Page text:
The roles of response expectancies, baseline experiences, and hypnotizability in spontaneous hypnotic experiences

Cardeña, Etzel and Terhune, Devin Blair. 2019. The roles of response expectancies, baseline experiences, and hypnotizability in spontaneous hypnotic experiences. International Journal of Clinical and Experimental Hypnosis, 67(1), pp. 1-27. ISSN 0020-7144 [Article]

[img]
Preview
Text
Cardena_2019_IJCEH.pdf - Published Version
Available under License Creative Commons Attribution Non-commercial No Derivatives.

Download (223kB) | Preview

Abstract or Description

This study evaluated factors underlying individual differences in spontaneous (unsuggested) experiences during hypnosis. Participants varying in hypnotizability (low, medium, and high) completed a questionnaire about various dimensions of consciousness they would expect to experience at the “deepest level of hypnosis” (expectancy), an eyes-closed resting condition (baseline), and their actual experiences during “neutral hypnosis” (hypnosis). Responses during hypnosis were characterized by higher scores in dimensions related to alterations in conscious experience, affect, and imagery, and lower scores in rationality and agency. Only highs and mediums evinced increases in altered experience and body image. Across conditions, highs reported greater alterations in time experience and lower self-awareness than other groups. Participants overall tended to overestimate the changes they would experience in hypnosis. Baseline and hypnosis correlated in various dimensions, including affect, arousal, and internal dialogue. After controlling for baseline scores and hypnotizability, expectancies correlated with some dimensions having to do with alterations in consciousness. In sum, spontaneous experiences during hypnosis are driven by response expectancies, hypnotizability, and baseline experiences, which show differential effects.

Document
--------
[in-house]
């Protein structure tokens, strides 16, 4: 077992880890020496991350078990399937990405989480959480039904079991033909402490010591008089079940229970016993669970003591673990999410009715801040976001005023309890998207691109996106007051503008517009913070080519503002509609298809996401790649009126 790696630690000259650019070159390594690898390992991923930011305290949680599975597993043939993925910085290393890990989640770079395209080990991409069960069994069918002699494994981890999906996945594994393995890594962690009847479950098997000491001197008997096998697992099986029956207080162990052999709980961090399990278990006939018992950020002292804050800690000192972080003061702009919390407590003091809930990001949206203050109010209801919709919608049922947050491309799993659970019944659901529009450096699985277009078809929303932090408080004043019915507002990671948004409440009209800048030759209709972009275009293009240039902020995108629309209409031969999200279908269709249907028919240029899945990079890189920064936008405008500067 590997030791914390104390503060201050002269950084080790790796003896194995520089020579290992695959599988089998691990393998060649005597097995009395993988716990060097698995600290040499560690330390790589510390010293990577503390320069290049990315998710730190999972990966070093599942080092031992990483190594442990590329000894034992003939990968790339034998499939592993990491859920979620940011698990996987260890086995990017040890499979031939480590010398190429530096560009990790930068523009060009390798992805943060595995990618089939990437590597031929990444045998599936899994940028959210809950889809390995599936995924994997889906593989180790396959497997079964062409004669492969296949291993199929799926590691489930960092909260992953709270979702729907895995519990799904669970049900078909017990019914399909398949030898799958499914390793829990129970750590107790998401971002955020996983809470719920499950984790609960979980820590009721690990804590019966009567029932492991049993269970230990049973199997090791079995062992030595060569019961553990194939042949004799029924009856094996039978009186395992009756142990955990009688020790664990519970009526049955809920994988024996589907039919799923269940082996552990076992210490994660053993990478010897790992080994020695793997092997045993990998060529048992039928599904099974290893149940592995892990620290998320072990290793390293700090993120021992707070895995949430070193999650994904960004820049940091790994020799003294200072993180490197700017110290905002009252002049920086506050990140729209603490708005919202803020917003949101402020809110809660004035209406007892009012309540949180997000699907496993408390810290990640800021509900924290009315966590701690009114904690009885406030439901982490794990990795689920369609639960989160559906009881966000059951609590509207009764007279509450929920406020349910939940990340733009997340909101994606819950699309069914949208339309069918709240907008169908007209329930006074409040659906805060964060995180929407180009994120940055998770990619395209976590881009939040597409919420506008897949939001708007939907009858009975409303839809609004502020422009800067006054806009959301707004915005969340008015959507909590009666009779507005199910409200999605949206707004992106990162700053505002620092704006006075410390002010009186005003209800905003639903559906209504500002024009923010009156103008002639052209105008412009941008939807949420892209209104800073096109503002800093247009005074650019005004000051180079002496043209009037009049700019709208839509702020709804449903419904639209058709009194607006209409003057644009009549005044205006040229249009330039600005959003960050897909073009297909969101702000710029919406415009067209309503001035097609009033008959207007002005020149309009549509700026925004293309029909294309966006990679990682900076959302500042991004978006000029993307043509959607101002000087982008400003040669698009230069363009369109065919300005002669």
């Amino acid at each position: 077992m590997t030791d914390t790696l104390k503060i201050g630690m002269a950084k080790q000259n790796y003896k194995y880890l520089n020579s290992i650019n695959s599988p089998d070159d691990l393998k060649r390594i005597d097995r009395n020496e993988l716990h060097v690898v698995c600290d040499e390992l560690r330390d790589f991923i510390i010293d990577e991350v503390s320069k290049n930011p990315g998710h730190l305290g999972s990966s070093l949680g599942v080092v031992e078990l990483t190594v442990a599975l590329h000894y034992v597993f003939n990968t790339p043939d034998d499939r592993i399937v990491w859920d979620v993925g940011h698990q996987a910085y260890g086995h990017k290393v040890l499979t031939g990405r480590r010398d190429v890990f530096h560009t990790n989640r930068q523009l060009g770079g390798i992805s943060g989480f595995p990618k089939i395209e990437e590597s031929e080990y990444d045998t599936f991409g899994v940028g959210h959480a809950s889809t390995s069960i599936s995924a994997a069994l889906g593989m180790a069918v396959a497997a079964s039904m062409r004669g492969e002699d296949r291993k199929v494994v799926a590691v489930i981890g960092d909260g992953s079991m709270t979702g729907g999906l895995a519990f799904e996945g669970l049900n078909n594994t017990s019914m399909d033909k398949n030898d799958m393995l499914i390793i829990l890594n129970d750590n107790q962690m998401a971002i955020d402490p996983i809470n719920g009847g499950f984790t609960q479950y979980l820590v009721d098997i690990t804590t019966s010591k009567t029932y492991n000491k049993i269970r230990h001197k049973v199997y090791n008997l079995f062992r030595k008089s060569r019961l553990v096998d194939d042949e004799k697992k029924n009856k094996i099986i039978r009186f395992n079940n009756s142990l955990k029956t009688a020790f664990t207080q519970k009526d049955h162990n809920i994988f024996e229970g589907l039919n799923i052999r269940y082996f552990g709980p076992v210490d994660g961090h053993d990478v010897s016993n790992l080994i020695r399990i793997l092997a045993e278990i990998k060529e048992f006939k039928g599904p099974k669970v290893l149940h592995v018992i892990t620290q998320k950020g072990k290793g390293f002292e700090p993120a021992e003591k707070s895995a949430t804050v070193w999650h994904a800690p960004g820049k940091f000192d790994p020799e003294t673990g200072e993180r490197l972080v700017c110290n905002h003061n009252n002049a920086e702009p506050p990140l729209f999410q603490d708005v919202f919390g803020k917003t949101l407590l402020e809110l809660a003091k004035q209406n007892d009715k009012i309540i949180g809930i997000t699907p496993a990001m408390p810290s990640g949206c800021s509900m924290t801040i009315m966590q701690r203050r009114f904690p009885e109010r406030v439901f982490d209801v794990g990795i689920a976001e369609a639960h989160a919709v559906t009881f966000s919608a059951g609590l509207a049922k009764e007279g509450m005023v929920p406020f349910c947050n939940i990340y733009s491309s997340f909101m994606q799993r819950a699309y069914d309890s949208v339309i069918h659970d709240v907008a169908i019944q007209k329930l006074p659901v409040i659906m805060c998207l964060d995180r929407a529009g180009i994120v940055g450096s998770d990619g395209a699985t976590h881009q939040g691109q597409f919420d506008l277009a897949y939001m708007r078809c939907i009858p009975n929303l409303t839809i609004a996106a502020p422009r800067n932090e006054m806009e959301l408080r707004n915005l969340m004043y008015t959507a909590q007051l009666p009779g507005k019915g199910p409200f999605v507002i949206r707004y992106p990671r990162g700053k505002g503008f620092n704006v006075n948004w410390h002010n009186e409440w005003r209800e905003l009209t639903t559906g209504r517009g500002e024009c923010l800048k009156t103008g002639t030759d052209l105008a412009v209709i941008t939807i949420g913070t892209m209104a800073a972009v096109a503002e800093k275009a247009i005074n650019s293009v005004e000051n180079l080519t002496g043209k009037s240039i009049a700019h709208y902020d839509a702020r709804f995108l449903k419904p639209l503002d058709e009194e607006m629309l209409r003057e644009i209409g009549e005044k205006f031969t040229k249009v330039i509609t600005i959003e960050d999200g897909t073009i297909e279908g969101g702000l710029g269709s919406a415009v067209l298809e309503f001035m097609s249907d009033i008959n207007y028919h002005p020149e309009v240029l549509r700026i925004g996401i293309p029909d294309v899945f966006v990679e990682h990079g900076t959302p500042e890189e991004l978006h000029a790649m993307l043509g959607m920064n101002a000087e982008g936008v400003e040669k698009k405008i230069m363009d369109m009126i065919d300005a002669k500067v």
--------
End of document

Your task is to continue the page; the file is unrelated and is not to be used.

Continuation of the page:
Item Type:

Article

Identification Number (DOI):

https://doi.org/10.1080/00207144.2019.1553759

Keywords:

hypnosis

Departments, Centres and Research Units:

Psychology

Dates:

DateEvent
7 August 2018Accepted
31 January 2019Published

Item ID:

25715

Date Deposited:

07 Feb 2019 10:03

Last Modified:

29 Apr 2020 17:06

Peer Reviewed:

Yes, this version has been peer-reviewed.

URI:

http://research.gold.ac.uk/id/eprint/25715

View statistics for this item...

Edit Record Edit Record (login required)